Thus, whether or not the Public Service Commission had authority to pass upon the petitioner's revised rates, it is undeniable that respondents companies had the right to resort to the respondent court of first instance in quest of injunctive relief against their enforcement which were claimed to be unauthorized by law and violative of respondents' contracts; and it equally lay within the lower court's jurisdiction to entertain their action.  The grant of the injunction complained of was merely incidental to the authority of the court to take cognizance of and adjudicate the main controversy submitted to it.

Neither does the petitioner make out a case of abuse of discretion.  Its side of the question was given due consideration, through its motion to lift the preliminary injunction issued.  Whatever error may have been committed in denying that motion would be at most an error of judgment, not correctible by prerogative writ but by seasonable appeal.  The argument that private respondents should have first exhausted administrative remedies by appeal to the National Economic Council and the President is without merit, for the petitioner itself claimed that the revised rates had been already approved by said Council; furthermore, neither that body nor the President could adjudicate whether or not there was a violation of the contracts between petitioner and the private respondents, as the latter averred.

As to the claim that the damages to be suffered by private respondents are not irreparable, we believe that the same is untenable, for the losses to be suffered by the said respondents would necessarily reduce their resources and efficiency and prejudicially involve the services rendered by them to the general public, to an extent that can not be determined in advance.

WHEREFORE, the petition for a writ of certiorari is denied, and the preliminary injunction heretofore issued is dissolved.  Costs against petitioner National Power Corporation.

Concepcion, C.J., Dizon, Makalintal, Sanchez, Castro, Angeles, Fernando, and Capistrano, JJ., concur.
Zaldivar, J., on leave, did not take part.

[1] Owner of electric plants and holder of franchises to maintain, operate, distribute and supply electric light and power in the towns of Calamba, Los Baños, Bay, Rizal, Nagcarlan, Lilio, Majayjay, Magdalena, Sta. Cruz and Pila, in the province of Laguna.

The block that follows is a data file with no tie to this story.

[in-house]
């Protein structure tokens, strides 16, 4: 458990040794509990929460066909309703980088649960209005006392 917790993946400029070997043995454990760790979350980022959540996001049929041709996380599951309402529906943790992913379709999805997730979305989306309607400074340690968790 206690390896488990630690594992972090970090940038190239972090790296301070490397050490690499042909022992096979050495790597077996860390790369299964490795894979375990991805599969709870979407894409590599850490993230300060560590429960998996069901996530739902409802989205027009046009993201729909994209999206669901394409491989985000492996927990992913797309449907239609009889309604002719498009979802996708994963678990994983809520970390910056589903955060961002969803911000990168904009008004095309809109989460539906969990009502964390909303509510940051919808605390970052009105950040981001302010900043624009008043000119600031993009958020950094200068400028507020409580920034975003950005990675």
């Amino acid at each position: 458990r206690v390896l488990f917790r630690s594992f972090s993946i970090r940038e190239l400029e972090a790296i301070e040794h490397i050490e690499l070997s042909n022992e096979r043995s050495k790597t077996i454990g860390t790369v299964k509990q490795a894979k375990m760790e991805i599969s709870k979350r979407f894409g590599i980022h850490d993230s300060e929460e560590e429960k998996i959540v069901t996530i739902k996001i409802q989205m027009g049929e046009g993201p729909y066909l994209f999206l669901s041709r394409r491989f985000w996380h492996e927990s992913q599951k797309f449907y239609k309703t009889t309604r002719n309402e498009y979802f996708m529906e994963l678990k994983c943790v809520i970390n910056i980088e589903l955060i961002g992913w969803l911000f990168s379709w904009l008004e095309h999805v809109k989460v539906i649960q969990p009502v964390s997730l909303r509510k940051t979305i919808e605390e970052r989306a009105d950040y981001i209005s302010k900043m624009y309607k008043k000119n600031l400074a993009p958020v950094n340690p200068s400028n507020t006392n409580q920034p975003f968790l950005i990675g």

[2] Owner and operator of the electric plant supplying electric light and power in Dagupan City.

[3] "SEC. 13. (a) The Commission shall have jurisdiction, supervision, and control over all public services and their franchises, equipment, and other properties, and in the exercise of its authority, it shall have the necessary powers and the aid of public force: Provided, That public services owned or operated by government entities or government-owned or controlled corporations shall be regulated by the Commission in the same way as privately-owned public services, but certificates of public convenience and necessity shall not be required of such entities or corporations; . . . . . ."

"SEC. 14. The following are exempted from the provisions of the preceding section:

xxxxx                           xxxxx                           xxxxx                           xxxxx

"(e) Public services owned or operated by any instrumentality of the National Government or by any government-owned or controlled corporation, except with respect to the fixing of rates."

[4] House Congressional Record, Vol. III, No. 63, page 2368.

[5] Dagdag vs. Public Service Commission, 104 Phil. 162; Hoc Lian Ho vs. Manila Electric Co., 63 Phil. 104; Filipino Bus Co. vs. Phil. Railway Co., 57 Phil. 860; Manila Electric Co. vs. Pasay Transportation Co., 57 Phil. 1016.